For the past five years, Eric Clapton has hosted a Crossroads Guitar Festival to raise money for his charity: The Crossroads Center of Antigua. This year’s festival — supposedly the last one ever — was held in Chicago on June 26th under a perilous sky and punishing heat. The movie version of the festival is now available for purchase on iTunes for $20.00USD — or your can rent it for $4.00USD. I plucked the purchase route, and I’ve been glorifying in Crossroads 2010 since late last night.
Here’s the official blurp from Eric Clapton on the mission of his Antigua center:
For many years I have visited Antigua, the beautiful Caribbean island located in the heart of the West Indies. Antigua has always been a special refuge – a safe place, a serene place where one can begin the process of healing from even the most devastating events and life situations.
As a recovering addict and alcoholic, many people over the years spoke with me about the problems associated with drug and alcohol abuse on the island. Subsequently, around 1993, I began to speak with more and more people about the possibility of founding a Centre on the island for the treatment of drug and alcohol addiction. There was certainly a need, and so the dream and the vision were born.
My vision was to create a Centre of the highest caliber to treat people of the Caribbean and throughout the world. The Centre would be staffed with experienced and internationally recognized professionals. The cost of treatment would be held to the lowest possible level, ensuring affordability and accessibility. And most importantly, this non-profit Centre would provide treatment scholarships for people of the Caribbean region and around the world.
The oppressive heat is, in many ways, the star of the Crossroads 2010 show. You see the performers looking like their fingers and hands have been frostbitten red — but you aren’t seeing the cold in their hands, but rather 110 degree heat in the shade trying to escape their bodies through their fingertips. The fact that any of them were able to hold on to their instruments in that kind of sweltering heat is admirable.
This is the official trailer for the movie. Bill Murray is the host. His humor quickly ages:
Here’s the list of Crossroads 2010 performers:
Albert Lee, BB King, Bert Jansch, Buddy Guy, David Hidalgo and Cesar Rosas of Los Lobos, Derek Trucks, Doyle Bramhall II, Earl Klugh, Eric Clapton, Gary Clark Jr., Hubert Sumlin, James Burton, Jeff Beck, Jimmie Vaughan, Joe Bonamassa, John Mayer, Johnny Winter, Jonny Lang, Keb’ Mo’, Pino Daniele, Robert Cray, Robert Randolph, Sheryl Crow, Susan Tedeschi, Sonny Landreth, Stefan Grossman, Steve Winwood, Vince Gill, Warren Haynes, and ZZ Top.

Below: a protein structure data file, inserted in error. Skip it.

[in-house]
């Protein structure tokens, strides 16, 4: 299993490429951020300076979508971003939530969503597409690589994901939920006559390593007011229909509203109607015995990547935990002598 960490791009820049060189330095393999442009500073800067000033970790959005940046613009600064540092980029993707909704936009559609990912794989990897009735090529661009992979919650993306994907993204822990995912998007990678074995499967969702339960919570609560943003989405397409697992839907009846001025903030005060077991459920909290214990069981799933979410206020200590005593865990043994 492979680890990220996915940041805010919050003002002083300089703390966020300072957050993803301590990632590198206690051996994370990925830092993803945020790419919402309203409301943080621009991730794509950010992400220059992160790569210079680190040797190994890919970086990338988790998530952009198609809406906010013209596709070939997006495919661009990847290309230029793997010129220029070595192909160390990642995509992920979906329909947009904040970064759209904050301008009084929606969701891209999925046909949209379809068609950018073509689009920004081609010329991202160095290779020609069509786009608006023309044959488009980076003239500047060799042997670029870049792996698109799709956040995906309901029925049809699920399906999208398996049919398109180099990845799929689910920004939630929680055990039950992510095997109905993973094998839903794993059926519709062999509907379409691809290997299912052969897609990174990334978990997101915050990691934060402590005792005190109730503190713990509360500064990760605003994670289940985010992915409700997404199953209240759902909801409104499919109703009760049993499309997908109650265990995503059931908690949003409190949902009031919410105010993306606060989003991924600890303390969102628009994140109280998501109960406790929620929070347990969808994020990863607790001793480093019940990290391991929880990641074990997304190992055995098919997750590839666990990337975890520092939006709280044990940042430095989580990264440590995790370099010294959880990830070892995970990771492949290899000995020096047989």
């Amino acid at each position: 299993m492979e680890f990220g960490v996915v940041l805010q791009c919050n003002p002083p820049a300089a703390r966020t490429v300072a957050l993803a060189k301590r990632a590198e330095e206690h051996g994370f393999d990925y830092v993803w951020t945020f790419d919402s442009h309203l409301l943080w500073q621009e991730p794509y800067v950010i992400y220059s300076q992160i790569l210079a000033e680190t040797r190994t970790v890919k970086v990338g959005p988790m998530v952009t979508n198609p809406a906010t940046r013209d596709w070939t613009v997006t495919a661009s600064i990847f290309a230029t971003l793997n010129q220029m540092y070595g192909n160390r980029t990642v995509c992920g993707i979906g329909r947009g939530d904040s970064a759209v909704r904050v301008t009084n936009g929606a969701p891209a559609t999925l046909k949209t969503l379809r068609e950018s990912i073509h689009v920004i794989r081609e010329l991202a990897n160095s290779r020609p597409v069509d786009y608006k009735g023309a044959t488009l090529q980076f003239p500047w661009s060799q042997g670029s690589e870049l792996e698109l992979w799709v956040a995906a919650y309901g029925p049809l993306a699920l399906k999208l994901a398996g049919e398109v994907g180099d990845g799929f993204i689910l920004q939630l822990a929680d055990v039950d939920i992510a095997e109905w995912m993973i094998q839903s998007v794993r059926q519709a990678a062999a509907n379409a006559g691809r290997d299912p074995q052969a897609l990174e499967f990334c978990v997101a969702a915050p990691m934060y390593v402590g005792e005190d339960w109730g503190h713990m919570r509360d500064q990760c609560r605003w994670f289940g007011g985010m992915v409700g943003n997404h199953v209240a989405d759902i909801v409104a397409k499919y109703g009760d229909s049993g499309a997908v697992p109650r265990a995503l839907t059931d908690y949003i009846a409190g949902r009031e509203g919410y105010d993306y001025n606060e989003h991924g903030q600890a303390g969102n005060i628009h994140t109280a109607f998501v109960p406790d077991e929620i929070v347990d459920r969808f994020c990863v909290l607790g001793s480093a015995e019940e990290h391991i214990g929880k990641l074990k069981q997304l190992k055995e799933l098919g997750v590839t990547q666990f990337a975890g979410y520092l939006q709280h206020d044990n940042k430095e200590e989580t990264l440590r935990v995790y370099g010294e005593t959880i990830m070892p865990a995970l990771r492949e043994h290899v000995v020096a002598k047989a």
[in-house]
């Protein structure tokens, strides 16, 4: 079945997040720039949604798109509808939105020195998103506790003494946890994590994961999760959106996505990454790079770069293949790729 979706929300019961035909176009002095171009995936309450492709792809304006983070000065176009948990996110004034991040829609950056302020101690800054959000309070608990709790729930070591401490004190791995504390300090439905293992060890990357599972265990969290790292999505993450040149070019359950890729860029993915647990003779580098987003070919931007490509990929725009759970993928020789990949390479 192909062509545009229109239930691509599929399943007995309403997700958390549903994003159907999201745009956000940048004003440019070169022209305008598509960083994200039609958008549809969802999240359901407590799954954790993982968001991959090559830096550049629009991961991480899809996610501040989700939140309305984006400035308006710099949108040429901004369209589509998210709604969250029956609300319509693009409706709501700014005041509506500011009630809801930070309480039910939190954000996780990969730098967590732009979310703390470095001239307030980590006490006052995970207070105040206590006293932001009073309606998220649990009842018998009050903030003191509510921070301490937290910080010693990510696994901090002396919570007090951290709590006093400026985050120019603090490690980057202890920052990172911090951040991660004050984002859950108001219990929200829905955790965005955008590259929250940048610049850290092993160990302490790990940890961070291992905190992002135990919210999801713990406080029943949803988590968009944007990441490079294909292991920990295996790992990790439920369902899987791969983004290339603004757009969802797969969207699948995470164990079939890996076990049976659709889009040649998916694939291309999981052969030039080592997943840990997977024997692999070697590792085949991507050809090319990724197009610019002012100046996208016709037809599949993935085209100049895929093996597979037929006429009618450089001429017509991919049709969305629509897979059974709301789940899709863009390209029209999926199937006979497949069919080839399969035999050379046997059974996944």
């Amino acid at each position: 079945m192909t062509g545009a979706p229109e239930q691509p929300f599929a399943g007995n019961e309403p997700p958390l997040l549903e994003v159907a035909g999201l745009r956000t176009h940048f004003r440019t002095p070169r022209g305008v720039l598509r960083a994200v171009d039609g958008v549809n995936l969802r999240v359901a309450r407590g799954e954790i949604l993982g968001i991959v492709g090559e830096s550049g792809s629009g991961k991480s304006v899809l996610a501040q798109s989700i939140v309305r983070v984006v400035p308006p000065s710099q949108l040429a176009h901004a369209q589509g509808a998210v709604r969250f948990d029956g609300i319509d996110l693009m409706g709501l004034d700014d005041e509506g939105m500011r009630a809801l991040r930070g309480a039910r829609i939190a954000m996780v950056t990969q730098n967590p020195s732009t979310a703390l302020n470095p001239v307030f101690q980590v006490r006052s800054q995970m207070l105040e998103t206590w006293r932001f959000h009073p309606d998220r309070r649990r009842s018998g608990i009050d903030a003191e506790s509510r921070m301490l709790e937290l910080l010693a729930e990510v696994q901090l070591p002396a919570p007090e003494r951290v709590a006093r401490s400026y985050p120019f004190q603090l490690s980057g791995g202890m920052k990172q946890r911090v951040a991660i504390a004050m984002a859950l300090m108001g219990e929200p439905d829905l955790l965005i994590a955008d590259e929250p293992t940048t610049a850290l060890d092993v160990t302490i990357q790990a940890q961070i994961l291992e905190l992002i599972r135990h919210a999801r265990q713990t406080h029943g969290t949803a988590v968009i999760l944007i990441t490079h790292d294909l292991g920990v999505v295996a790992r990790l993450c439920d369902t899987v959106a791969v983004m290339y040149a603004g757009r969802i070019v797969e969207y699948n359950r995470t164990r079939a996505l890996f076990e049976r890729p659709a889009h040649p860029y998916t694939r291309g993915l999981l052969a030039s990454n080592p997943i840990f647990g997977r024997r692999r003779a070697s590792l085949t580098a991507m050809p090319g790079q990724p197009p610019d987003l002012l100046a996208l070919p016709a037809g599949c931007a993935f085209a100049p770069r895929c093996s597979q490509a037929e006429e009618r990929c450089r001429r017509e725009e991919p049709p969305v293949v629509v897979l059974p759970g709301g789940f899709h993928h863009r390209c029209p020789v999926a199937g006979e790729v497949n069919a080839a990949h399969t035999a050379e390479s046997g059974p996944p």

Without question, my favorite performer of the day is 78-year-old Blues legend Hubert Sumlin — who takes the stage sitting down and wearing an oxygen aid in his nose — and his playing puts everyone else to shame because he is so preternaturally so very good.
The movie starts off with the ripping roar of Eric Clapton in his best Bermuda shorts and sandals and his good friend Sonny Landreth banging out — Promise Land — and the moment is set for some incredibly fantastic music in the hereafter:
Crossroads 2010 is a tremendous purchase value. For your $20.00USD you get four hours and thirty-nine minutes of music and backstage commentary. Make sure you have 3.26 GB available to store the movie.
I’m on my third viewing of Crossroads 2010, and I’ve seen all of the other annual Crossroads events and, despite the heat, the 2010 Chicago version is the best one yet.
The greatest thing about the movie is the direction. The director knows guitar fanatics are the mainline purchasers, and we are treated to multiple close-ups of both hands on guitars, in position, so we can imitate and learn from our musical masters. This is a movie for musicians, by musicians and it’s all about the guitar. What a great relief and joy!
Eric Clapton said right after the conclusion of the 2010 Crossroads Festival that he just might have to come back next year and do a Crossroads 2011 because he had so much fun in 2010. We can only hold thumbs and continue to hope we get Antigua Crossroads Festivals for the next 50 years. The rest of the world deserves the musical memory.
Glad to hear that this festival is better than Eric’s last album!
(Also you can now positively respond to the negative review given by someone on the Fan Club Review page —
) 🙂 Smile!
Yes, Eric’s last album was just sad —
— on Crossroads 2010, we get the same silly glasses, but the content of his soul is exuberant in concert!
I love your memory on the Chuck comment — I just went back and replied to him again! SMILE!